### Women in Numbers Europe 3

Meeting Type: conference

Contact: see conference website

### Description

This is a workshop that aims to support new collaborations between female mathematicians. Before the workshop, each participant will be assigned to a working group according to her research interests. Prior to the conference, the project leaders will design projects and provide background reading and references for their groups.

Confirmed group leaders:

```
Irene Bouw (Ulm)
Rachel Newton (Reading) and Ekin Ozman (Bogazici)
Damaris Schindler (Utrecht) and Lilian Matthiessen (KTH)
Ramla Abdellatif (Picardie Jules Verne)
Cecilia Salgado (Rio de Janeiro)
Elisa Gorla (EPFL)
Eimear Byrne (Dublin) and Relinde Jurrius (Neuchâtel)
Kristin Lauter (Microsoft)
Marcela Hanzer (Zagrev)
Lejla Smajlovic (Sarajevo)
```

## September 2019

### p-adic Langlands correspondence: a constructive and algorithmic approach

Meeting Type: conference

Contact: see conference website

### Description

The aim of arithmetic geometry is to solve equations on integers by geometric methods. One of the most prominent achievements of this approach is certainly the Langlands program, which makes a connection between representations of the absolute Galois group of $\mathbb Q$ and certain adelic representations of reductive algebraic groups. In the early 2000's, Christophe Breuil suggested the existence of a purely $p$-adic version of the Langlands correspondence and supported his vision by numerous examples. Almost twenty years after, the $p$-adic Langlands correspondence has become a major topic in number theory.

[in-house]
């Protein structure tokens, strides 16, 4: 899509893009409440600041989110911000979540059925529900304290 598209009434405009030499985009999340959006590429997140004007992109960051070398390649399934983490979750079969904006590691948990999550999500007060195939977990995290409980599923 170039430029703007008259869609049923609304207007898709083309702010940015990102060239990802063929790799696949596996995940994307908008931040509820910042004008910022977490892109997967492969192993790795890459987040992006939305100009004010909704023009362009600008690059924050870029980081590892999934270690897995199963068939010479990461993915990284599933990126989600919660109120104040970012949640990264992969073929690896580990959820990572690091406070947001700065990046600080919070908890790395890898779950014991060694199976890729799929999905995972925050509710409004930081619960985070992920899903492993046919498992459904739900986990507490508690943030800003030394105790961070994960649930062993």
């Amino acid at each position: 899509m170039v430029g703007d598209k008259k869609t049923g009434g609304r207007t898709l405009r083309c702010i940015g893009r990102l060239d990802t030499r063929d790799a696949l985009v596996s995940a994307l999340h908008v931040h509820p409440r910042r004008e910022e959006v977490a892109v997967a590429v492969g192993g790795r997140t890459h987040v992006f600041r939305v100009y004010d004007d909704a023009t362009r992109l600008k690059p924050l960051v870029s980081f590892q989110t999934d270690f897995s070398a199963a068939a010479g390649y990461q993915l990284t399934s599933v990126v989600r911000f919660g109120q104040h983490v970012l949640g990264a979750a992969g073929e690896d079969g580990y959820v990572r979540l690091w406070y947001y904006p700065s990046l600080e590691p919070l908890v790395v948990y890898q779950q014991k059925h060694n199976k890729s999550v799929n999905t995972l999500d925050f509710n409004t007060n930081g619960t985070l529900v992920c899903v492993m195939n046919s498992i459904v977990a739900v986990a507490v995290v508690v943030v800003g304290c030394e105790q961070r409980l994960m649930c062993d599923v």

Besides, following the rapid development of computer science throughout the 20th century, a large panel of algorithmical tools has been deployed and are now quite performant, in particular for attacking questions in Number Theory. A computational approach to the (classical) Langlands correspondence has been already investigated in recent times as well. We believe that the time has come to begin to extend it to the $p$-adic Langlands correspondence.

This conference is a first step towards this perspective. It will bring together the most internationally recognized experts in $p$-adic Langlands correspondence on the one hand and effective aspects of the Langlands correspondence on the other hand. Young researchers, and more generally researchers who are familiar with one side (either the abstract one or the effective one) and are willing to learn the other side, are particularly encouraged to attend our event: a enthousiastic program with 2 mini-courses, a bunch of short lectures and an introduction to the mathematical software SageMath is specially designed for them.

### Perfectoid spaces

Meeting Type: summer school

Contact: see conference website

### Description

In this school, we intend to understand connections between the arithmetic theory of modular forms and new developments in p-adic Hodge theory that grew from the breakthrough work of Peter Scholze on perfectoid spaces (see P. Scholze "Perfectoid spaces" Publ. Math. de l’IHES 116 (2012)).

p-adic methods play a key role in the study of arithmetic properties of modular forms. This theme takes its origins in Ramanujan congruences between the Fourier coeffcients of the unique eigenform of weight 12 and the Eisenstein series of the same weight modulo the numerator of the Bernoulli number B12. After the work of Deligne on Ramanujan's conjecture it became clear that congruences between modular forms reflect deep properties of corresponding p-adic representations. The general framework for the study of congruences between modular forms is provided by the theory of p-adic modular forms developed in fundamental papers of Serre, Katz, Hida and Coleman (1970's-1990's).